This research was supported in part by Natural Sciences and Engineering Research Council (NSERC) Discovery Grant RGPIN 312409-05, Michael Smith Foundation for Health Research Fellowship ST–SGS–349 (05–1) CLIN, the University of Victoria Fellowship Program, a Petch Research Scholarship, and an NSERC Undergraduate Student Research Award. We are grateful to the research assistants in the Brain and Cognition Laboratory for help with data collection.
The feedback correct-related positivity: Sensitivity of the event-related brain potential to unexpected positive feedback
Article first published online: 30 MAY 2008
Copyright © 2008 Society for Psychophysiological Research
Volume 45, Issue 5, pages 688–697, September 2008
How to Cite
Holroyd, C. B., Pakzad-Vaezi, K. L. and Krigolson, O. E. (2008), The feedback correct-related positivity: Sensitivity of the event-related brain potential to unexpected positive feedback. Psychophysiology, 45: 688–697. doi: 10.1111/j.1469-8986.2008.00668.x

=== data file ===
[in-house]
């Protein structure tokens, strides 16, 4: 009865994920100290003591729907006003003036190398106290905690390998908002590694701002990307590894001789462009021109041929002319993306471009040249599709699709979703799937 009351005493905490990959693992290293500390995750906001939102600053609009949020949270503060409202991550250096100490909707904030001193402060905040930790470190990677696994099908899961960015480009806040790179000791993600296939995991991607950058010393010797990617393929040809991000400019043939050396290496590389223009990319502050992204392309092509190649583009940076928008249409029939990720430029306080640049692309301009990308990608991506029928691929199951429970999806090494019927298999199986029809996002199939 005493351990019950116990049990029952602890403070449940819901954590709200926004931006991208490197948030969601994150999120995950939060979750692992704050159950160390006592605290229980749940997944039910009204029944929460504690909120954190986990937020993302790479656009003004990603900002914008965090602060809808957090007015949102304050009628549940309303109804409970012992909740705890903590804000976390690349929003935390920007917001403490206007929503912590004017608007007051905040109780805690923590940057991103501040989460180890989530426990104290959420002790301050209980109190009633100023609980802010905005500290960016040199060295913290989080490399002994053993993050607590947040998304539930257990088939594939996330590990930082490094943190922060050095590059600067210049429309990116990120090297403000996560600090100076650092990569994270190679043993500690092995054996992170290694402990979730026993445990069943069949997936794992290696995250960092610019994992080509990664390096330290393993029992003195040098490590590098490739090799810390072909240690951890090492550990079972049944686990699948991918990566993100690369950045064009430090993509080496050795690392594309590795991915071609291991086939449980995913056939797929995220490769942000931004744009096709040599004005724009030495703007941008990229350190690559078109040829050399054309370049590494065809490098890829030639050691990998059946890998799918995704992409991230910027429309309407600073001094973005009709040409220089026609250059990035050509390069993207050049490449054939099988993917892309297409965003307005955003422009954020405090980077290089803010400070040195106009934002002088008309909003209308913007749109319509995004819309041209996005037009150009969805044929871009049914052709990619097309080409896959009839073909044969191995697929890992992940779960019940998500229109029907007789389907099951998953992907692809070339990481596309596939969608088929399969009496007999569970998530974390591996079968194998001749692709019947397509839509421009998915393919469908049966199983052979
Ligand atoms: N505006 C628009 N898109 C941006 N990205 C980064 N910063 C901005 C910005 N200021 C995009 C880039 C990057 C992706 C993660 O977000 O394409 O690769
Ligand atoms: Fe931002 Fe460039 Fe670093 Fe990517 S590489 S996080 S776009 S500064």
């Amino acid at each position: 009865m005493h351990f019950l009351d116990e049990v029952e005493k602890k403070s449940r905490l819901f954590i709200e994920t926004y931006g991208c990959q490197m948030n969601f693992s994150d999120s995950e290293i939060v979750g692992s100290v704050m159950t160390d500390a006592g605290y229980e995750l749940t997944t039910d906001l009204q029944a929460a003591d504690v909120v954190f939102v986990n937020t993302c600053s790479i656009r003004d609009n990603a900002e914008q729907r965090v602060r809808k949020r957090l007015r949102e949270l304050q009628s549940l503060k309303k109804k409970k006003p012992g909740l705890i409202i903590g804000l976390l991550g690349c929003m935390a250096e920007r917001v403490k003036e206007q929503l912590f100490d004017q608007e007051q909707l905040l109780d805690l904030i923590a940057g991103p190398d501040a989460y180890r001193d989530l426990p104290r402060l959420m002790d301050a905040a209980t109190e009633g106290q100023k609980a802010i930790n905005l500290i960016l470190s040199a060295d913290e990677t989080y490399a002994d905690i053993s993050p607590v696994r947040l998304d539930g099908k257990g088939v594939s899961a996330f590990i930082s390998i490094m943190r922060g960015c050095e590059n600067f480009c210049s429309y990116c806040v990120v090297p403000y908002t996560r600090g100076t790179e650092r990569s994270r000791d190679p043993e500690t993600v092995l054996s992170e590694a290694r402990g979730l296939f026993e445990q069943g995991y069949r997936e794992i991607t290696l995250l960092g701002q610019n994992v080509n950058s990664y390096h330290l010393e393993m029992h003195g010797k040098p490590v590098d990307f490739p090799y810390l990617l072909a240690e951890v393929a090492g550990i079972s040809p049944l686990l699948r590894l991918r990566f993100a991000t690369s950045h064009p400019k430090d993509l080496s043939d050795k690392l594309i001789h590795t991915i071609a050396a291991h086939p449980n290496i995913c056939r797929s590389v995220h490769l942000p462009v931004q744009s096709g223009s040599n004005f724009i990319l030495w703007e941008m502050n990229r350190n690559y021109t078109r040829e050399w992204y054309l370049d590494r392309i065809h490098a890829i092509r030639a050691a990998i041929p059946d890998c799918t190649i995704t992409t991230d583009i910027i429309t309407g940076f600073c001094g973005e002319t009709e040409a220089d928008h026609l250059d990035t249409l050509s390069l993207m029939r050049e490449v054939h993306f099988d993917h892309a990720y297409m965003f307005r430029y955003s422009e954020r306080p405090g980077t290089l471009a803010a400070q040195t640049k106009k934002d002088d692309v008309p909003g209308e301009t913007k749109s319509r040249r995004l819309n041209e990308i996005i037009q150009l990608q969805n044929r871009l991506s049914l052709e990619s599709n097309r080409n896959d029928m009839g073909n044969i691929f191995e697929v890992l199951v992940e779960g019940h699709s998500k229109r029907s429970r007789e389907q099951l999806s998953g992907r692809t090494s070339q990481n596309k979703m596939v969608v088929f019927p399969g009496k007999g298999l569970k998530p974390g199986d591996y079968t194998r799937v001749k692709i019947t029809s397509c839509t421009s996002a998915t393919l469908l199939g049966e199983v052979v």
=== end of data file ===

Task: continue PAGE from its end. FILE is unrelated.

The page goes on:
- Issue published online: 11 AUG 2008
- Article first published online: 30 MAY 2008
- (received July 31, 2007; accepted December 18, 2007)
- Feedback error-related negativity;
- Oddball task;
- Correct-related positivity;
- Reinforcement learning;
- Anterior cingulate cortex
The N200 and the feedback error-related negativity (fERN) are two components of the event-related brain potential (ERP) that share similar scalp distributions, time courses, morphologies, and functional dependencies, which raises the question as to whether they are actually the same phenomenon. To investigate this issue, we recorded the ERP from participants engaged in two tasks that independently elicited the N200 and fERN. Our results indicate that they are, in fact, the same ERP component and further suggest that positive feedback elicits a positive-going deflection in the time range of the fERN. Taken together, these results indicate that negative feedback elicits a common N200 and that modulation of fERN amplitude results from the superposition on correct trials of a positive-going deflection that we term the feedback correct-related positivity.